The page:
The global burden of mental illness—both in human suffering and economic loss—is catastrophic and rapidly growing. Mental health conditions affect more than one third of the world’s population, and they result in nearly $1 trillion in lost economic productivity. However, while passionate leaders in international organizations are working tirelessly on this issue, enhanced support from the world’s top economies and leaders would greatly strengthen global mental health efforts, providing committed leadership, wide-reaching coordination, and dramatically increased funding that mental health requires.
In the recent past, focused global initiatives spearheaded by the G7 or the G20 have proven effective, unlocking $100 million in funding for Alzheimer’s research and $4 billion to improve stability in the Middle East. Leaders and nations belonging to these groups have the resources and leadership to drive meaningful progress on pressing challenges—and few challenges are as pressing as mental health.
A silent issue of our times, mental health is inexorably linked to economic and social development. World leaders clearly laid out this concept in 2015’s Sustainable Development Goals, which includes the target of promoting mental health and well-being for all. Two years later, we stand at a critical turning point. For the first time in human history, suicide is the leading cause of death in girls ages 15-19; a once unimaginable statistic that has become a tragic reality. In families, communities, and societies, mental illness takes a devastating toll that is only growing worse. In economic terms, the annual cost of mental illness is projected to more than double from $2.5 trillion in 2010 to $6 trillion in 2030. Yet, existing programs are often underfunded or fragmented, stigma continues to restrain individual and collective responses, and there remains an overwhelming need for a well-funded, sustained, and global response.
A serious commitment by global leaders would provide such a response. To be effective, world leaders would need to develop a strategic framework that focused on the two key levers—sustainable funding and stigma reduction—which are the core of the many diverse mental health initiatives that can provide the greatest potential benefits:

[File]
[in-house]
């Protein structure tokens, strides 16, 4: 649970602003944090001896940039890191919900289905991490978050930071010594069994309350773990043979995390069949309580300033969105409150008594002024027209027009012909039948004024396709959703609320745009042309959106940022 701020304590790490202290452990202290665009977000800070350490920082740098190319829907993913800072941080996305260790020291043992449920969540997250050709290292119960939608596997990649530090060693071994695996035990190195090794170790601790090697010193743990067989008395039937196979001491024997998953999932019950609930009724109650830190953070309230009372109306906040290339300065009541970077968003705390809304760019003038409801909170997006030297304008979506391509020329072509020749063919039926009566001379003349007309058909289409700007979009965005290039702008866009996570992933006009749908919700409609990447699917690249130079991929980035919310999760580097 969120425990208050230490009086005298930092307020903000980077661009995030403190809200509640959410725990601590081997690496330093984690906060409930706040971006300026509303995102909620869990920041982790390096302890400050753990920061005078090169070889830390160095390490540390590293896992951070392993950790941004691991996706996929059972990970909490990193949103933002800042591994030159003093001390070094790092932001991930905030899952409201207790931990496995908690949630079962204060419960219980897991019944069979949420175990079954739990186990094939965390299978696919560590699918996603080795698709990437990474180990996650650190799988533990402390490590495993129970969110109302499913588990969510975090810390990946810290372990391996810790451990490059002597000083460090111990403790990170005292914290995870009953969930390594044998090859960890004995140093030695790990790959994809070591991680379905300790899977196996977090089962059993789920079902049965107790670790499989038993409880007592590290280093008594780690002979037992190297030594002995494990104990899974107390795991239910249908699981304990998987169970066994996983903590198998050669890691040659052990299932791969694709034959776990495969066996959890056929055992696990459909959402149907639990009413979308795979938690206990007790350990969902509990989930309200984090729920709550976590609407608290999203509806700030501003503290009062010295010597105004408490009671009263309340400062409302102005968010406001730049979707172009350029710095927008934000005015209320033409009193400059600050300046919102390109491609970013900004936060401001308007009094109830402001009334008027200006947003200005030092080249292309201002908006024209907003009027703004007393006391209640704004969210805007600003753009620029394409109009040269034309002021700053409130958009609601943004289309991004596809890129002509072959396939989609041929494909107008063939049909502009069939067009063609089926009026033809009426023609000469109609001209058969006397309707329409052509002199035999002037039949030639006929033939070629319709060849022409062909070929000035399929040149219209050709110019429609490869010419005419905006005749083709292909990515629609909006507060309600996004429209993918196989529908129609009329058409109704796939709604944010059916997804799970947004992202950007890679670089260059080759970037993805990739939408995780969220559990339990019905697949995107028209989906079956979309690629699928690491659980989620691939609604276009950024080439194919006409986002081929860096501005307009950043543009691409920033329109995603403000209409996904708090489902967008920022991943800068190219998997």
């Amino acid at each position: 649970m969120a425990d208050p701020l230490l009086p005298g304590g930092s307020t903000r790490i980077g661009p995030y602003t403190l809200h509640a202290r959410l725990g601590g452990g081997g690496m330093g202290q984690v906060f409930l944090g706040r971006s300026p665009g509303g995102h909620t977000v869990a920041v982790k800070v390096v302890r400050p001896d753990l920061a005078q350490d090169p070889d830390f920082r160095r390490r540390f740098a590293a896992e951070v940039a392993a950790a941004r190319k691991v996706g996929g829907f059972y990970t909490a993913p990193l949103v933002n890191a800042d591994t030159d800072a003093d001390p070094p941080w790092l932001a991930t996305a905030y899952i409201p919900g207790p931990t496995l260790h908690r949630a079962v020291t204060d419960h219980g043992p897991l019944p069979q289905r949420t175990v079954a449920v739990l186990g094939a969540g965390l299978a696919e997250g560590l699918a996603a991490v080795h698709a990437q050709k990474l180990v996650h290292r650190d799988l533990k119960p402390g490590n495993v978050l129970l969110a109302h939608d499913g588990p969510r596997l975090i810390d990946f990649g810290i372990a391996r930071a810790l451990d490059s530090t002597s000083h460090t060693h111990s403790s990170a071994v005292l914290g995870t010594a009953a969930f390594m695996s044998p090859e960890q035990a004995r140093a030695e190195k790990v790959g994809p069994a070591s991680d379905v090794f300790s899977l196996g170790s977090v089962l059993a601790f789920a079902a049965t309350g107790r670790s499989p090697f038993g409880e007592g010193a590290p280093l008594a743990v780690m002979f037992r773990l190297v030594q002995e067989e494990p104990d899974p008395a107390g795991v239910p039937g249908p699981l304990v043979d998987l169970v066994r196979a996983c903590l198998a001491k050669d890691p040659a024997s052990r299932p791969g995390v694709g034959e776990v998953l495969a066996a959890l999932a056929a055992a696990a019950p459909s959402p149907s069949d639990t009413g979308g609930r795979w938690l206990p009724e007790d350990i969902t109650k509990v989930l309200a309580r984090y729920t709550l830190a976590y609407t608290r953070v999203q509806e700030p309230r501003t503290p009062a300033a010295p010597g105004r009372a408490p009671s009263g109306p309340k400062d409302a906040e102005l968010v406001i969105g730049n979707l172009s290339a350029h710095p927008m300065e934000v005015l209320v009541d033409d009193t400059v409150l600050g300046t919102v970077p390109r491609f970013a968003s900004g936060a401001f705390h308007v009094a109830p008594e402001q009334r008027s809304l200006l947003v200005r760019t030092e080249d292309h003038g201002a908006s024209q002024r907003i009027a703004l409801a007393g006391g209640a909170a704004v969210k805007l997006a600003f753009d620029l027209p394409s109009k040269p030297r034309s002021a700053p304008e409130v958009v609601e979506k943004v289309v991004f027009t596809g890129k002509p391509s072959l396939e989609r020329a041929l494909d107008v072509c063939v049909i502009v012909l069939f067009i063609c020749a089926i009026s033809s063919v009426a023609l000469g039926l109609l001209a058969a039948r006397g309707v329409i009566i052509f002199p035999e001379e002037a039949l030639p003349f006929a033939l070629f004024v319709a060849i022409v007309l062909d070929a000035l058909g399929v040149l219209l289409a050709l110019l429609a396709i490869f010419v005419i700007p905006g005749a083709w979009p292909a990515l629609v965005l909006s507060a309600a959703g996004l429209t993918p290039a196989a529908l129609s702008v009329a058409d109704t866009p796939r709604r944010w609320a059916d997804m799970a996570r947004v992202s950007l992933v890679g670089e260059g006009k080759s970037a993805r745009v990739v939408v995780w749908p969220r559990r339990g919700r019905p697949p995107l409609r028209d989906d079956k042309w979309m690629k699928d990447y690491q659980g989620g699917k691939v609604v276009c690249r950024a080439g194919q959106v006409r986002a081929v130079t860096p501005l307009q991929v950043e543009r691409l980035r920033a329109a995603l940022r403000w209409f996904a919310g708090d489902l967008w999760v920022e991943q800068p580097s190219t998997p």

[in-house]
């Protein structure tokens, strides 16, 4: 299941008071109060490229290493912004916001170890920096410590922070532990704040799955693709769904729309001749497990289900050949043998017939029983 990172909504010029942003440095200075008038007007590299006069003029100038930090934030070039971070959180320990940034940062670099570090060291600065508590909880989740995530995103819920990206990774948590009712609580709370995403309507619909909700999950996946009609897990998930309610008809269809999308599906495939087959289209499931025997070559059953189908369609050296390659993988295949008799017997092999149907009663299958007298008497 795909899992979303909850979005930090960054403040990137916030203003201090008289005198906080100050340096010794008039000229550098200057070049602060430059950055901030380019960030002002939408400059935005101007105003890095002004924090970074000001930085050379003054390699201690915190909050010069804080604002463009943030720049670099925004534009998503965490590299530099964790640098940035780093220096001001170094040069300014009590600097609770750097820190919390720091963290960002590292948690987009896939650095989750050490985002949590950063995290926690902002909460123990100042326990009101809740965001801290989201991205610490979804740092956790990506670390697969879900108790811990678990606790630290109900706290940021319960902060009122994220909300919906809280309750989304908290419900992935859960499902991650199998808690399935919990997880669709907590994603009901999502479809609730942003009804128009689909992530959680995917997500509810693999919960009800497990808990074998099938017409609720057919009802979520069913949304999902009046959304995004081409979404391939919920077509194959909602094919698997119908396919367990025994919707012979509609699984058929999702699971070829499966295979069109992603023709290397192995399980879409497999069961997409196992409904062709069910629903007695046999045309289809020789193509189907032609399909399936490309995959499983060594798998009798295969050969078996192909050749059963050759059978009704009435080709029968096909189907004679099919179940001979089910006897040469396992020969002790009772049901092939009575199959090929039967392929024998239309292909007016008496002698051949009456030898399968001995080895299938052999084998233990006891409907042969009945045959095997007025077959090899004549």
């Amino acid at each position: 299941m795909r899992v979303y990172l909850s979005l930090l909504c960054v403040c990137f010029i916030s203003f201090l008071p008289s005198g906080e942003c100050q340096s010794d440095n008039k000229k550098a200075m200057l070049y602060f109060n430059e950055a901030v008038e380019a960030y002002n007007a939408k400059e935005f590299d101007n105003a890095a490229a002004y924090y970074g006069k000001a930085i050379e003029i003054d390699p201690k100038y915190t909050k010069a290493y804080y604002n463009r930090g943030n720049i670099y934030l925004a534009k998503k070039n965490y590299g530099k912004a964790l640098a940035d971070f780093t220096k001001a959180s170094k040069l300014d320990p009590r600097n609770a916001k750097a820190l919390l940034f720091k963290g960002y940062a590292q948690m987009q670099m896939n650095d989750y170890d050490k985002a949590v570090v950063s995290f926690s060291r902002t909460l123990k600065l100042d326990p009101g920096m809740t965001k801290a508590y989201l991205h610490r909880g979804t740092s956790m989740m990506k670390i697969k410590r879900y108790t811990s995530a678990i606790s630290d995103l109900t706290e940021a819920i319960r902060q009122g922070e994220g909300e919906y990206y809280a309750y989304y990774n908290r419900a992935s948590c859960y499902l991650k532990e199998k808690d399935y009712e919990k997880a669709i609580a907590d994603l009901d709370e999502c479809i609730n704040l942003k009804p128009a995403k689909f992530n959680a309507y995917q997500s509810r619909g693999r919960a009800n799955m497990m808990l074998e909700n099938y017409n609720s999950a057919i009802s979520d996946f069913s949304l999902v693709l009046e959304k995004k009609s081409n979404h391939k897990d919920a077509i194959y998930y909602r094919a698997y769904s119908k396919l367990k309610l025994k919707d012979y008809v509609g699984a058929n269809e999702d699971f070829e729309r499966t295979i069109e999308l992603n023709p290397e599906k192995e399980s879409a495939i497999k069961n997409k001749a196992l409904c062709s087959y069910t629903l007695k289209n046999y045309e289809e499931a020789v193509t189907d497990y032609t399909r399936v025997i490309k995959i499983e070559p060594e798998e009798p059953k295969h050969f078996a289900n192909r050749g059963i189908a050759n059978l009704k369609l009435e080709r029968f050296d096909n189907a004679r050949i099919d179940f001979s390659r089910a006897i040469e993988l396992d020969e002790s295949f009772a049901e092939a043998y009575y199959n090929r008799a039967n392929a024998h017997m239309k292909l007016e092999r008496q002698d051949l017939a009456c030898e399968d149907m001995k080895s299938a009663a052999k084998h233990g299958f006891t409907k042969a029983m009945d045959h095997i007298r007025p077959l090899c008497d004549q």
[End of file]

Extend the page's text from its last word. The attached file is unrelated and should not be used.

First, and above all, sustainable funding is needed to reflect the complex economic burden of mental health conditions, which cause enormous health care costs and drain workers’ and businesses’ productivity. Sustainable funding would help to bolster access to mental health care and at the same time encourage a strong, action-oriented scientific research agenda to accelerate progress on innovative mental health treatments. This package could include a framework for multi-sectoral collaboration and new policy incentives to attract sustained research investment.
Simultaneously, stigma reduction must become a fundamental priority for key stakeholders and society overall. Currently, stigma remains a primary cause of untreated mental illness, and funding, research, and policy advances will only have an effect if individuals are empowered to seek information and care. Therefore, a comprehensive new effort should engage schools, universities, and workplaces to combat stigma across age groups. Three-quarters of mental conditions manifest before age 24—a critical phase when young adults transition into the workforce—making this population a key focus. And in the workforce, a recently released report found that mental disorders are the single largest cost driver for many employers; highlighting the urgency of workplace anti-stigma campaigns. Innovative approaches to fighting stigma could also help vulnerable populations, including native communities, refugees, economically disadvantaged individuals, racial and ethnic minorities, and veterans.
Humanitarian, social, and economic imperatives demand action from global leaders on mental health. Individuals and families are suffering. Economic costs are soaring. Lives are being lost.
While existing efforts are important, greater commitment, coordination, and funding are needed. A commitment by world leaders would not only greatly enhance support for those heroes already passionately working to address this crisis—it would also help to create new synergies and prompt urgent international action. Global leaders should unite around a new strategic framework to generate sustainable funding, fight stigma, and transform mental health worldwide.
About the authors: The Honorable Patrick J. Kennedy is a former member of the U.S. House of Representatives and the nation’s leading political voice on mental illness, addiction, and other brain diseases. Husseini K. Manji, MD, is Global Head, Neuroscience at Johnson and Johnson Pharmaceutical Research and Development. Garen Staglin is Co-Founder and Chairman of One Mind and Co-Founder, President, and Trustee of One Mind Institute.